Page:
In academic research, science studies (also known as sociology of science and science and technology studies and sometimes science, technology, and society, or simply STS) is an umbrella term for a number of approaches devoted to studying science that emerged from developments in the history and philosophy of science (HPS) and the sociology of scientific knowledge (SSK) in the 1960s. Its practitioners often come from a wide variety of disciplines, usually history of science and technology, sociology of science, philosophy of science, anthropology, but also sometimes literature, art history, cultural studies, gender studies, history of consciousness, medicine, law and computer science (see Scientific Community Metaphor). While the scope of science studies is generally quite large, an overarching goal that applies to many science studies research projects is to understand how scientific knowledge is created, maintained, and used.
Science studies deals with knowledge claims, which are ordinarily interpreted as claims to truth. Much research in science studies, however, takes a broad view of notion of "truth", preferring to note simply that science "works" to the extent that relevant communities believe in its claims. This has made the issue of relativism a prominent feature of debates within and about science studies. This is part of the legacy of the seminal contributions made by Michel Foucault and Thomas Kuhn to the field (Foucault's Archaeology of Knowledge and Kuhn's Structure of Scientific Revolutions provide useful statements of their positions at the time). Both of these approaches stress that "truth" is a historical construction which cannot be appealed to in order to explain the "success" of science, but is itself that which is explained by a careful study of how knowledge is actually produced.
There is a general consensus in the field that the development of scientific knowledge, the development of technology, and the development of social institutions quite generally are related phenomena. The word "studies" is apt (as opposed to, for example, "theory") in that the majority of science studies practitioners carry out detailed investigations of particular phenomena (technological milieus, laboratory culture, science policy, the role of the university, etc.) without subscribing to any single comprehensive view of the topic.
- Historiography of science
- History of science and technology
- Sociology of scientific knowledge
- Scientific Community Metaphor
- Theories of technology
- List of topics (scientific method)
- Philosophy of science
- Actor-network theory
- List of academic disciplines
- Scientific method
- Media Literacy
- Free Culture
- Media ecology
- Open Source
- Media studies
- A Rape in Cyberspace
- Computer-mediated communication
- Science wars
- The Strong Programme
- David Bloor
- Barry Barnes
- Michel Callon
- Harry Collins
- Michel Foucault
- Elihu M. Gerson
- Donna Haraway
- Carl Hewitt
- Bruno Latour
- John Law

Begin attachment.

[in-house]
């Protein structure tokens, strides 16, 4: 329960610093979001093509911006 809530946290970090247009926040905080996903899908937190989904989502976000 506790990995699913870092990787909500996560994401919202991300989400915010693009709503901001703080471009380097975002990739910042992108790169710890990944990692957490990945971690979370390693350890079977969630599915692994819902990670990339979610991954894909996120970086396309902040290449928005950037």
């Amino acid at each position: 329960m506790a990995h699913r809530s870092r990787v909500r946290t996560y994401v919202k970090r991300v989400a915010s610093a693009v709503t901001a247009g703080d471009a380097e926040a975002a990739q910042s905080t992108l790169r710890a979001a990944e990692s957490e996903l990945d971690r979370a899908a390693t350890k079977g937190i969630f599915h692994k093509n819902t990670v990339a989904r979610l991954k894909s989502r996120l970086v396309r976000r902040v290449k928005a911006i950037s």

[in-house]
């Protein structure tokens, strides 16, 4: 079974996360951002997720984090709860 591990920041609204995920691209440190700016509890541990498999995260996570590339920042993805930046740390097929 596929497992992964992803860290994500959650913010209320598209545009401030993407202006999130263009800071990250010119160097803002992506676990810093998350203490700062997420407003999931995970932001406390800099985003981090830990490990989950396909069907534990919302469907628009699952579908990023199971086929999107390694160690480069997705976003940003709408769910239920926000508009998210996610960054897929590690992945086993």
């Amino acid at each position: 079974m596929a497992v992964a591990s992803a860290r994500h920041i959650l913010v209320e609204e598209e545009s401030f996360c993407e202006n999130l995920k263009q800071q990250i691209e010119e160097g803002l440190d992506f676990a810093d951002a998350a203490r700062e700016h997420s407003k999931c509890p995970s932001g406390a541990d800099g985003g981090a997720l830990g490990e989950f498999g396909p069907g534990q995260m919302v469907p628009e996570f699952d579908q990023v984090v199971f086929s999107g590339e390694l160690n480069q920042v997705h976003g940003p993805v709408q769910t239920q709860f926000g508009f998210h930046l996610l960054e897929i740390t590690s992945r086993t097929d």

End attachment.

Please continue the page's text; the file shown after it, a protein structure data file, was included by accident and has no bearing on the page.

- Lawrence Lessig
- Donald MacKenzie
- Robert K. Merton
- Marshall McLuhan
- Walter J. Ong
- Neil Postman
- Eric S. Raymond
- Howard Rheingold
- C. P. Snow
- Susan Leigh Star
- Anselm Straus
- Lucy Suchman
Technology and Culture, Johns Hopkins University Press
General Science Studies
- Biagioli, Mario, ed. The Science Studies Reader (New York: Routledge, 1999).
- Snow, C.P. The Two Cultures and the Scientific Revolution (Cambridge: New York, 1993).
- Latour, Bruno, "The Last Critique," Harper's Magazine (April 2004): 15-20.
- Latour, Bruno. "Science in Action". Cambridge. 1987.
- Latour, Bruno, "Do You Believe in Reality: News from the Trenches of the Science Wars," in Pandora's Hope (Cambridge: Harvard University Press, 1999)
- Mary Wyer, Donna Cookmeyer, Mary Barbercheck ed. Women, Science and Technology: A Reader in Feminist Science Studies, Routledge 2001
Objectivity and Truth
- Haraway, Donna J. "Situated Knowledges: The Science Question in Feminism and the Privilege of Partial Perspective," in Simians, Cyborgs, and Women: the Reinvention of Nature (New York: Routledge, 1991), 183-201. (available online)
- Foucault, Michel, "Truth and Power," in Power/Knowledge (New York: Pantheon Books, 1997), 109-133.
- Porter, Theodore M. Trust in Numbers: The Pursuit of Objectivity in Science and Public Life (Princeton: Princeton University Press, 1995).
Medicine and Biology
- Fadiman, Anne, The Spirit Catches You and You Fall Down (New York: Farrar, Straus and Giroux, 1997). (website)
- Martin, Emily, "Toward an Anthropology of Immunology: The Body as Nation State," in Mario Biagioli, ed., The Science Studies Reader (New York: Routledge, 1999), 358-371.
- Dumit, Joseph, "Picturing Personhood: Brain Scans and Biomedical Identity" (Princeton University Press, 2003).
Media, Culture, Society and Technology
- Neil Postman. Amusing Ourselves to Death: Public Discourse in the Age of Show Business. Penguin USA, 1985. ISBN 0670804541
- Lawrence Lessig. Free Culture. Penguin USA, 2004. ISBN 1594200068
- Howard Rheingold. Smart Mobs: The Next Social Revolution. Cambridge: Mass., Perseus Publishing. 2002.
- Jeff Hancock. Deception and design: the impact of communication technology on lying behavior
- William J. Mitchell. Rethinking Media Change Thorburn and Jennings eds. Cambridge, Mass. : MIT Press, 2003.
- Donald MacKenzie. The Social Shaping of Technology Open University Press: 2nd ed. 1999. ISBN 0335199135